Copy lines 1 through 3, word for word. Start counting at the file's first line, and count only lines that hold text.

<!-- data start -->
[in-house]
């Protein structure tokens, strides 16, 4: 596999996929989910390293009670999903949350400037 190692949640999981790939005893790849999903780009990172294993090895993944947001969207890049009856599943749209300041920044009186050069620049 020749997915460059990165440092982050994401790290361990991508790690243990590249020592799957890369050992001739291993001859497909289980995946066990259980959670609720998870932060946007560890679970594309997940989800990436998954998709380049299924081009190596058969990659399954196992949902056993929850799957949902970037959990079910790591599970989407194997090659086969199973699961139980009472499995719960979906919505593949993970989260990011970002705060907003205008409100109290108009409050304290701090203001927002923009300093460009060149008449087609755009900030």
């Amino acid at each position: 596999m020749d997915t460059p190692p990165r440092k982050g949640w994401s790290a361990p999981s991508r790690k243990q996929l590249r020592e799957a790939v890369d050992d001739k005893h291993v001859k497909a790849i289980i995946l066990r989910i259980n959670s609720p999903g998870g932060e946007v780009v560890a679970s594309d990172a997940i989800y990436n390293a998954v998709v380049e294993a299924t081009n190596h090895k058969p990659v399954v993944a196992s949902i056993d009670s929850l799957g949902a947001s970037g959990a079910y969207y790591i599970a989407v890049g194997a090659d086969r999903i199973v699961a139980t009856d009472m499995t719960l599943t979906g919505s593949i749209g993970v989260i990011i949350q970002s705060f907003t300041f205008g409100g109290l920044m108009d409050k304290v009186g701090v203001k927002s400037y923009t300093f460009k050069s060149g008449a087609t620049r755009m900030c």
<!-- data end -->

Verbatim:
[in-house]
């Protein structure tokens, strides 16, 4: 596999996929989910390293009670999903949350400037 190692949640999981790939005893790849999903780009990172294993090895993944947001969207890049009856599943749209300041920044009186050069620049 020749997915460059990165440092982050994401790290361990991508790690243990590249020592799957890369050992001739291993001859497909289980995946066990259980959670609720998870932060946007560890679970594309997940989800990436998954998709380049299924081009190596058969990659399954196992949902056993929850799957949902970037959990079910790591599970989407194997090659086969199973699961139980009472499995719960979906919505593949993970989260990011970002705060907003205008409100109290108009409050304290701090203001927002923009300093460009060149008449087609755009900030």
């Amino acid at each position: 596999m020749d997915t460059p190692p990165r440092k982050g949640w994401s790290a361990p999981s991508r790690k243990q996929l590249r020592e799957a790939v890369d050992d001739k005893h291993v001859k497909a790849i289980i995946l066990r989910i259980n959670s609720p999903g998870g932060e946007v780009v560890a679970s594309d990172a997940i989800y990436n390293a998954v998709v380049e294993a299924t081009n190596h090895k058969p990659v399954v993944a196992s949902i056993d009670s929850l799957g949902a947001s970037g959990a079910y969207y790591i599970a989407v890049g194997a090659d086969r999903i199973v699961a139980t009856d009472m499995t719960l599943t979906g919505s593949i749209g993970v989260i990011i949350q970002s705060f907003t300041f205008g409100g109290l920044m108009d409050k304290v009186g701090v203001k927002s400037y923009t300093f460009k050069s060149g008449a087609t620049r755009m900030c």